At Kaplan Kirsch & Rockwell, litigation is an integral part of our practice that serves as an important strategic tool for clients to achieve their objectives.  We routinely appear in federal and state appellate and trial courts as well as administrative forums, across the country, frequently litigating high-profile issues of first impression.  We pride ourselves on principled, zealous, and creative advocacy on behalf of our clients and are equally proud of the diverse range of cases we have won in every area of our practice.  Our attorneys are adept at framing complex and contentious cases in the way that maximize the chances of success.  Our strategic approach to litigation is designed not just to win cases, but to win on grounds that allow our clients to achieve their long-term goals beyond the courtroom in legislative bodies, administrative agencies, and boardrooms.

Representative Cases

  • Interwest Energy Alliance, Colorado Renewable Energy Standard: We represented Interwest Energy Alliance in federal court litigation filed by a special interest group opposed to renewable energy that sought to strike down Colorado’s leading Renewable Energy Standard as being inconsistent with the Dormant Commerce Clause.  Working with the State of Colorado and other intervenors supporting the state standard, we were able to secure a summary judgment in favor of the Renewable Energy Standard on all counts from the District of Colorado.  On appeal, we argued and briefed the case with the State of Colorado before the Tenth Circuit.  In July 2015, the Tenth Circuit upheld the District Court’s decision and conformed that the Renewable Energy Standard is consistent with the Commerce Clause.  The Tenth Circuit’s decision is the first federal appellate holding regarding whether the Commerce Clause affects renewable electricity standards and serves as a critical precedent for other states.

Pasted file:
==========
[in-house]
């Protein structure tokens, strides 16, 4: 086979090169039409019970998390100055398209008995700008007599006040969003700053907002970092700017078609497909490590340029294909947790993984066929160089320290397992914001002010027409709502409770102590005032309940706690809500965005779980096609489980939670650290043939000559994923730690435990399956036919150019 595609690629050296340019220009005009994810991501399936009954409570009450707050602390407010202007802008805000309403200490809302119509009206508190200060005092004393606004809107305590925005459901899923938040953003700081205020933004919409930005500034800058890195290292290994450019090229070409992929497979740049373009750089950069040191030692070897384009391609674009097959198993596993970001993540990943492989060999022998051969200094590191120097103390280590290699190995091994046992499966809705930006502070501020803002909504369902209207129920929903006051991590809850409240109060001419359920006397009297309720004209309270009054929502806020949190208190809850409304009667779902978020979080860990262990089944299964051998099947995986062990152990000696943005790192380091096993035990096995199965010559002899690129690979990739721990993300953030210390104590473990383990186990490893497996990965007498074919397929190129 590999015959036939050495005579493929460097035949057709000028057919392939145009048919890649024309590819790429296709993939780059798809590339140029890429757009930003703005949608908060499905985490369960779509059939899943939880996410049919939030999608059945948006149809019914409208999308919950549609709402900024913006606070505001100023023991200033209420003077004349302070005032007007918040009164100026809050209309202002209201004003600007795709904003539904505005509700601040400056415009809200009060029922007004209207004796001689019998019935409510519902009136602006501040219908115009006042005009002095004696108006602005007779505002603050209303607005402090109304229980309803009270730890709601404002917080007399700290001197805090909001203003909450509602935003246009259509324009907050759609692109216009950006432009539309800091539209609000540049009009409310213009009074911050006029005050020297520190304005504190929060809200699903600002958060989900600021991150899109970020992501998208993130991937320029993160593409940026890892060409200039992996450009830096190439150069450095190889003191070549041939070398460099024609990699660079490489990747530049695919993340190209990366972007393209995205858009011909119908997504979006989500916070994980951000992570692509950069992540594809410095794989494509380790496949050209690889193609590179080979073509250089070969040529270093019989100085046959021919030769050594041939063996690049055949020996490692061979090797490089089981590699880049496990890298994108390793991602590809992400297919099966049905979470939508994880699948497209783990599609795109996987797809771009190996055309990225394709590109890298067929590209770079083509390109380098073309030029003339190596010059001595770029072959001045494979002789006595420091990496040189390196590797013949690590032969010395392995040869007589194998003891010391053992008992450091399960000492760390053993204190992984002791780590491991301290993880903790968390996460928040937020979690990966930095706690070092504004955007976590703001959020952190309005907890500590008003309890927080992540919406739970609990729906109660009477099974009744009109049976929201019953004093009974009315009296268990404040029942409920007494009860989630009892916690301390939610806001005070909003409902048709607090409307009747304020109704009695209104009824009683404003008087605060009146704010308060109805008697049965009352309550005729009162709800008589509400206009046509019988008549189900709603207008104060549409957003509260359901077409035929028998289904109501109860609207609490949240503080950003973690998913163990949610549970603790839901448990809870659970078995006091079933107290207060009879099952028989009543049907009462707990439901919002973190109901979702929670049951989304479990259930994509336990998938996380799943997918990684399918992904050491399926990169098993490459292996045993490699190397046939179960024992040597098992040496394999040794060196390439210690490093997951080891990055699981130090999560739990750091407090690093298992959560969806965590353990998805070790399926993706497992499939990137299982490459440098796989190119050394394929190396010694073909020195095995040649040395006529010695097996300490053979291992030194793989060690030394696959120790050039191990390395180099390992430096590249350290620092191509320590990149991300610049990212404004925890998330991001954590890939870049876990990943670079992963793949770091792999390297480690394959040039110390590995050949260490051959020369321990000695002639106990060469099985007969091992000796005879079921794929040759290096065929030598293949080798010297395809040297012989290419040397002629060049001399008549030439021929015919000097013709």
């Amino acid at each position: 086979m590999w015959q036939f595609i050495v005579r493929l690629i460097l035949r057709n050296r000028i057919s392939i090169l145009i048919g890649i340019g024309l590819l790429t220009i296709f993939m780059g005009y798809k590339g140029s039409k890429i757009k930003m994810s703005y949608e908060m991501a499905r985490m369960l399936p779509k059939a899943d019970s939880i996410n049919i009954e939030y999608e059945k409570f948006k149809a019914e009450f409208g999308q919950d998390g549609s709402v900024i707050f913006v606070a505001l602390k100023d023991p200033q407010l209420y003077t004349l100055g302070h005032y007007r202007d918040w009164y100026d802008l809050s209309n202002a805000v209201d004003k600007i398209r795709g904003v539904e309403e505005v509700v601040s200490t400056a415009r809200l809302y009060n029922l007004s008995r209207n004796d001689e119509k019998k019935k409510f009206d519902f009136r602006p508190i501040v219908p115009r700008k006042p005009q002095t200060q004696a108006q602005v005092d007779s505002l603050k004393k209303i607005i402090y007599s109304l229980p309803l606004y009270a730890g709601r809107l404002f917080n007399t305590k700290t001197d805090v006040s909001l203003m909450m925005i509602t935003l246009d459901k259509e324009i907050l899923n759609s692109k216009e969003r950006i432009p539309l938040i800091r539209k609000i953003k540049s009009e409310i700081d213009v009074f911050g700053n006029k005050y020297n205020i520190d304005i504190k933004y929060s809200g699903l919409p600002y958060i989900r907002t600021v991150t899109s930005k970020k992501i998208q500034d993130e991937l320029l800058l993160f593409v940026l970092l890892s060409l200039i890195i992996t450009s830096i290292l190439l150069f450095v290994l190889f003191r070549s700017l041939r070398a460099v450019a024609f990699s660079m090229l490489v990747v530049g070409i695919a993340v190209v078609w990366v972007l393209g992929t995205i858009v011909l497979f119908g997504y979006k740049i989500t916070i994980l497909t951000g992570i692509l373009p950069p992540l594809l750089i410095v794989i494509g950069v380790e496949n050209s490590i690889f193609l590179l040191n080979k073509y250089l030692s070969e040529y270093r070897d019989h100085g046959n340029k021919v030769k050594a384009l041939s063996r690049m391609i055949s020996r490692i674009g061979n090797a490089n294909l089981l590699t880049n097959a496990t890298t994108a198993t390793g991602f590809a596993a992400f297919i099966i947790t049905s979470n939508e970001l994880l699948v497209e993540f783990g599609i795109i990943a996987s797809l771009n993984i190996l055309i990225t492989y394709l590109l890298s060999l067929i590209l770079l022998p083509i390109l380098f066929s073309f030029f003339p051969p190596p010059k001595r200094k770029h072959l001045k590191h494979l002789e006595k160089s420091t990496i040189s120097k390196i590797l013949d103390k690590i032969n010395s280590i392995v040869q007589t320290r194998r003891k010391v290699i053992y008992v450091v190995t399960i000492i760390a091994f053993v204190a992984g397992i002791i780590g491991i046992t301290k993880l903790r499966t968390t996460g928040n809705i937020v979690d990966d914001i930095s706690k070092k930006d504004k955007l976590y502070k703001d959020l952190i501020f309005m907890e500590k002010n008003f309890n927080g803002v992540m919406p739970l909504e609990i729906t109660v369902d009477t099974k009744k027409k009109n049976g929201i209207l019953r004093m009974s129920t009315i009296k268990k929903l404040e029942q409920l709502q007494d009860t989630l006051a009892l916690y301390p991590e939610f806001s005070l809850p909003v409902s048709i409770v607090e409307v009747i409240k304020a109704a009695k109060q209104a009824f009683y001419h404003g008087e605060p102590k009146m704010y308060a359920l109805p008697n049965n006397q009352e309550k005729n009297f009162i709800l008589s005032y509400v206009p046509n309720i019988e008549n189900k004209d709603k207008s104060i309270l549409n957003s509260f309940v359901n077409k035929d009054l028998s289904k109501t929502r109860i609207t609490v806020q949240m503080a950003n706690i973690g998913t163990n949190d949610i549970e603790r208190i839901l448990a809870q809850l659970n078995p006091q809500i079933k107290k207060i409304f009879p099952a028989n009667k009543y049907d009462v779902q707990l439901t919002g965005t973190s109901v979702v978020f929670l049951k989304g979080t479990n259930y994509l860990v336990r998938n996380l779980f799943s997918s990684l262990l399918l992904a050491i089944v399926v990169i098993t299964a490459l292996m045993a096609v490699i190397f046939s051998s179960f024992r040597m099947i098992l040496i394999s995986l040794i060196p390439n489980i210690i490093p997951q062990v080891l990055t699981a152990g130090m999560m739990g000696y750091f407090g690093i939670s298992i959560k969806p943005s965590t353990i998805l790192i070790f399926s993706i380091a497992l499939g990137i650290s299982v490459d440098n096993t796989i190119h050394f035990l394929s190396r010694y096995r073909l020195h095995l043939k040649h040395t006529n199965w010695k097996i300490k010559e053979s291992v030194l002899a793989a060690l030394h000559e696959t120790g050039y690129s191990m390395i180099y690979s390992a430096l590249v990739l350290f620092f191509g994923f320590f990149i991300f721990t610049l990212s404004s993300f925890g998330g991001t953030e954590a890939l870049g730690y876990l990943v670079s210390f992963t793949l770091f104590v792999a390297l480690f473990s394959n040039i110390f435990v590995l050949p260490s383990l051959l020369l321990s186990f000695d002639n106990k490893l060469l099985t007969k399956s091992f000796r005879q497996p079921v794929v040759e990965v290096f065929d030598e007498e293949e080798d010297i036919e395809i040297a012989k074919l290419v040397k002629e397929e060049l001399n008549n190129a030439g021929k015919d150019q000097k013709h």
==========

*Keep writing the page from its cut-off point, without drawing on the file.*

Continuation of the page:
• City of Golden, Lookout Mountain Towers: Our client, the City of Golden, Colorado, was concerned about the effects that a proposed HDTV telecommunications tower proposed to be located above the City would have on City emergency communications and local residents.  We represented the City in judicial challenges to county special use permits issued for the tower.  We were able to secure three separate injunctions and remands to the Board of County Commissioners, having demonstrated substantive and procedural errors in the permitting process.  City of Golden v. Jefferson County, Case No. 03CV3045 (Colo. Dist. Ct. 2004).  The proponent of the tower ultimately had to secure special legislation in Congress to overcome the challenges brought by our client.